Using Staple Seasonings to Provide a Little Flavor to Your Coating Formulation
Hello fellow formulating chefs. Today’s lesson is on selecting the proper spices to make that perfect powder coating formula. All good chefs start with basic staples to enhance the taste of any dish. In the cooking world nearly every recipe requires a little salt and pepper to bring out the flavor of everything from a nice cut of beef to starches and fresh vegetables. It is no different in the powder coating world, as we employ a myriad of spices and flavorings or in simple formulators’ parlance, additives.
As salt and pepper are common staples used in nearly every recipe, powder coating formulations require a flow agent and degassing agent. The purpose of flow modifiers (aka flow agents) is to normalize the surface tension of the molten film with the substrate and ambient air as the coating melts and flows in the oven. Without them most powder formulas will yield a cratered surface. This phenomenon isn’t due to environmental contamination, but from the diversity of polymeric and oligomeric components in the formula. The flow agent provides “controlled incompatibility” of the various binder components, so they flow together. Resins do not possess a monodispersity of molecular weight, and crosslinkers and other additives may have a significant difference in surface tension compared to the base resin. Hence, sprinkling a little flow agent into the mix is necessary.
The most common flow agents are based on acrylate copolymers which, rather interestingly, are viscous liquids in their neat form. Incorporating a viscous liquid into the dry components of a powder formula is cumbersome and leads to inexact distribution throughout the formula. This problem is overcome by making a masterbatch of the flow agent with either a base resin or by adhering the viscous liquid to an inert substrate such as a silica gel (Figure 1). The latter is the most common method, with a typical concentration of 65% to 70% of flow agent in the masterbatch. This technique solves the problem of distributing the flow agent throughout the raw material mixture prior to the extrusion process.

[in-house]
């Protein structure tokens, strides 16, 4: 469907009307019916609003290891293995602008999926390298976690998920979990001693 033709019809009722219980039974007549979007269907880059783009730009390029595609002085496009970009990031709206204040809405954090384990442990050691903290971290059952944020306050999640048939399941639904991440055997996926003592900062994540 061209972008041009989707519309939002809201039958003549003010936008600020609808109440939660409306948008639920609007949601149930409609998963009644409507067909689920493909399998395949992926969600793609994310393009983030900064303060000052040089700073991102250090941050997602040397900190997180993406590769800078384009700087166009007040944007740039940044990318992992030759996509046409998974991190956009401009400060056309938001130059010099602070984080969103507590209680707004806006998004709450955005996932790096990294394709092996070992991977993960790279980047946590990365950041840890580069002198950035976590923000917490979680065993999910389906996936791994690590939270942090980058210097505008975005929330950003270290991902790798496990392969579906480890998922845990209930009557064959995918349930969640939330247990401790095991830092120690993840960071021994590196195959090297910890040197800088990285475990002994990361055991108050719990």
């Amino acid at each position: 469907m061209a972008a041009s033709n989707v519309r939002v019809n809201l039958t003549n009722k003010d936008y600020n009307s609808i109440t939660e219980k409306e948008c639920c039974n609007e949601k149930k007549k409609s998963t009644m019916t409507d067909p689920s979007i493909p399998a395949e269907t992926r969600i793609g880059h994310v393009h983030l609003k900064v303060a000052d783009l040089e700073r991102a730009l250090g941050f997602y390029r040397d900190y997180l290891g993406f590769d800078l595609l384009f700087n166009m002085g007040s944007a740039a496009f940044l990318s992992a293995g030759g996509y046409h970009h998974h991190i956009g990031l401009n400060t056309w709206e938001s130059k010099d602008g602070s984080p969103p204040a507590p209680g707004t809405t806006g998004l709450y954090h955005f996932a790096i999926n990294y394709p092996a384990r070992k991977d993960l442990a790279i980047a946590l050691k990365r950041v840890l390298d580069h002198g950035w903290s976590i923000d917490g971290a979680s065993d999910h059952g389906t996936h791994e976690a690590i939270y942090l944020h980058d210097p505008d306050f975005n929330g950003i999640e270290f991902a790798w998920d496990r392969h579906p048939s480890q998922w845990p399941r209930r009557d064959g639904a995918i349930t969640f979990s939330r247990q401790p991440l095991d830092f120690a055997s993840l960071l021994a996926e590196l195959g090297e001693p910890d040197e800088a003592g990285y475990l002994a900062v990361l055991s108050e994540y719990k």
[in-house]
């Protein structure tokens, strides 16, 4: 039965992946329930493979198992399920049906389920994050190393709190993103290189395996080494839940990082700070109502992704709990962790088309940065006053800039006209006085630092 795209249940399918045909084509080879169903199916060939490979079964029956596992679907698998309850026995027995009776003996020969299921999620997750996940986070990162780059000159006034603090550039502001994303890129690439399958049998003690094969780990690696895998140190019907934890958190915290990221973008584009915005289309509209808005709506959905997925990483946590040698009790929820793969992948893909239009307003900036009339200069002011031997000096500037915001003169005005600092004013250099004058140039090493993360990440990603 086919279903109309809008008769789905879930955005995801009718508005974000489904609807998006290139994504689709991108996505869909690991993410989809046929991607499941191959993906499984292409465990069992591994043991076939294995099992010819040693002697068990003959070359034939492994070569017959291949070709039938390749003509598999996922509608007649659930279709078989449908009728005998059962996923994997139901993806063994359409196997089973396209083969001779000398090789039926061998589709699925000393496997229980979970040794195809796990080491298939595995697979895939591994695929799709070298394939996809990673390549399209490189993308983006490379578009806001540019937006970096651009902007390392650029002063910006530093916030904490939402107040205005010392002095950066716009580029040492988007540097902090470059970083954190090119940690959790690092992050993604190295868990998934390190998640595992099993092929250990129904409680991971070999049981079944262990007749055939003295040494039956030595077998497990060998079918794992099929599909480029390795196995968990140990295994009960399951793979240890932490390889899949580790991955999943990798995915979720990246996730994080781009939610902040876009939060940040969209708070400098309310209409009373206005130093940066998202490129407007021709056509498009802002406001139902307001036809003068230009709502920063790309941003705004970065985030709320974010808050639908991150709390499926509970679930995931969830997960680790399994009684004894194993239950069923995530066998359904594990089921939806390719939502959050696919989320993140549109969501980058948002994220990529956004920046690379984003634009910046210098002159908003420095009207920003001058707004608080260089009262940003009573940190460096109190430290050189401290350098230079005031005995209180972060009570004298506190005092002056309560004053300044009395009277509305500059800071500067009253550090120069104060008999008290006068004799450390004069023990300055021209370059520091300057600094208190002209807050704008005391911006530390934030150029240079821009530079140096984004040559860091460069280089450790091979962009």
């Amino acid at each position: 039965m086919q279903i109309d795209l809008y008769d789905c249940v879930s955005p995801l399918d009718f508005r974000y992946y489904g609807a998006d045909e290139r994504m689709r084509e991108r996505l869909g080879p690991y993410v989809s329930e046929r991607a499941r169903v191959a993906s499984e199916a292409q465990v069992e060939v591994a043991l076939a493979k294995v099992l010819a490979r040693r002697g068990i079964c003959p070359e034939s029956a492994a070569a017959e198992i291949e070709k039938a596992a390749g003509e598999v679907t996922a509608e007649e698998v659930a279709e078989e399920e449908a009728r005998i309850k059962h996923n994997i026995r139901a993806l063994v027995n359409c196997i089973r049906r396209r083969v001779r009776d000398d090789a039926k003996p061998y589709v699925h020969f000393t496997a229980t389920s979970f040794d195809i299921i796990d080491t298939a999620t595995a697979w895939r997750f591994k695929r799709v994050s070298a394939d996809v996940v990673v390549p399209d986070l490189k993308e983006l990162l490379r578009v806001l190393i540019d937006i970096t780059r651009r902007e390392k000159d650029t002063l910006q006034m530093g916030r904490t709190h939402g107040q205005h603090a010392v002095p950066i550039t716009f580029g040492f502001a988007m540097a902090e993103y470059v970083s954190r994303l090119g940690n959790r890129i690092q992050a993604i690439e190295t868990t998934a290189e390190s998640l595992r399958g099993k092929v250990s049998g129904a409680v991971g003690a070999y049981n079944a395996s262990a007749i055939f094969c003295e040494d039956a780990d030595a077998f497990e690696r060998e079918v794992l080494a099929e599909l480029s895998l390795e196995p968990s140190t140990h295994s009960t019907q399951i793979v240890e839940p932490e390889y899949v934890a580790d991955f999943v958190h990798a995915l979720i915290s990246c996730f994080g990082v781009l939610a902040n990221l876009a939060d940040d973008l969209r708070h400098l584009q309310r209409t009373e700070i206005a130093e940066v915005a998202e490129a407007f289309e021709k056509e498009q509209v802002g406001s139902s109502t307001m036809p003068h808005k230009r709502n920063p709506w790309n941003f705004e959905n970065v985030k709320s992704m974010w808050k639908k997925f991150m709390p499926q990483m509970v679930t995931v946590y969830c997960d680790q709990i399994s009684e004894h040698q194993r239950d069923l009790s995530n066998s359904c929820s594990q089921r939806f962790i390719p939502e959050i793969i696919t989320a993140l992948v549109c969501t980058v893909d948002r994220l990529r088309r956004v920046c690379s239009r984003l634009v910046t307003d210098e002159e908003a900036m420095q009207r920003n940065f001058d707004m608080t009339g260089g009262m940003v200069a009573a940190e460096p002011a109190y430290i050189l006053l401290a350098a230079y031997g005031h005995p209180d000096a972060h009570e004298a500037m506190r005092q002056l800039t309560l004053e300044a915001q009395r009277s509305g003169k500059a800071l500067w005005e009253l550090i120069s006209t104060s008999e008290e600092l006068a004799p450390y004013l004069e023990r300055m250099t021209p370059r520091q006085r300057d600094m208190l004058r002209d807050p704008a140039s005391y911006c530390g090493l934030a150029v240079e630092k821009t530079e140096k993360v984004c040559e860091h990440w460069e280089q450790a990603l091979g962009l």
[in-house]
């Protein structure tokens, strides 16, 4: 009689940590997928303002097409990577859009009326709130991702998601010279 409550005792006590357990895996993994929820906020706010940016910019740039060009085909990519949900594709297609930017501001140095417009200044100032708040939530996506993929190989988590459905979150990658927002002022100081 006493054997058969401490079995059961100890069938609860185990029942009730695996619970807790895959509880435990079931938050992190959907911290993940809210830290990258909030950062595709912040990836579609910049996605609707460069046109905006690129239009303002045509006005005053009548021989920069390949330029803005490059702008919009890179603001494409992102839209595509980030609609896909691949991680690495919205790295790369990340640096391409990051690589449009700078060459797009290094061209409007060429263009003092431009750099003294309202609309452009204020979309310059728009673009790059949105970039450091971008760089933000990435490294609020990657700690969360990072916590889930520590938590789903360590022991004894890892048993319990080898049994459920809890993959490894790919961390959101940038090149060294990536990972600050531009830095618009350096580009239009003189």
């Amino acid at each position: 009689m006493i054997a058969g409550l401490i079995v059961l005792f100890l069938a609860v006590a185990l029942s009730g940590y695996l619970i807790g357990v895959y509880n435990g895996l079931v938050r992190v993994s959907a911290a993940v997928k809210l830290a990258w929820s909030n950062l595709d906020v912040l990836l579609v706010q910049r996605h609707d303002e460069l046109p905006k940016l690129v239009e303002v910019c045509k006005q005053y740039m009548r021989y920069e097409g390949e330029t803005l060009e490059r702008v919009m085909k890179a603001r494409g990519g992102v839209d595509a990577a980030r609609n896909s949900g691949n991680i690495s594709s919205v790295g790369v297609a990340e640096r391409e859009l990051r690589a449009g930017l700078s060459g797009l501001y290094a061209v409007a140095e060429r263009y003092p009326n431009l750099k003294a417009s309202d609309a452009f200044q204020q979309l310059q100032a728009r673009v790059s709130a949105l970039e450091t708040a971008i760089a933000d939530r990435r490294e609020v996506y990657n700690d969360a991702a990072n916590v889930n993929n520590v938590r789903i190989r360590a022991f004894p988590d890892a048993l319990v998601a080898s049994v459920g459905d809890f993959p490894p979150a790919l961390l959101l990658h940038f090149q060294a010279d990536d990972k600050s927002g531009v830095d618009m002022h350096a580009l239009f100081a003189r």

Not all flow agents are viscous liquids adhered to a silica carrier. Some clever technologists have developed 100% solid surfactant-based flow agents that do not use a silica carrier. These high-quality additives are akin to the chef’s array of specialty seasonings such as sea salt, Kala Namak and the highly prized Fleur de Sel. The primary function of a flow agent is to mitigate the inherent cratering of a powder coating formula, however these specialty flow modifiers also influence other properties. Nonsilica-based flow agents provide superior clarity in nonpigmented formulations because there is no inert component to diffract incoming light. In addition, they usually deliver a coating with excellent recoatability, which is a paramount requirement in primer formulations.
Another key issue involves formulating powder coatings for surfaces regulated by the Food and Drug Administration for incidental food contact. Just as the observant chef is required to use kosher salt in her cuisine, so does the chemist formulating a powder coating for compliance to Title 21 CFR 175.300. This regulation describes what materials can be included in a coating being used for surfaces in which food may come into contact. It is important to confer with the flow agent producer as to which of their products comply with this requirement.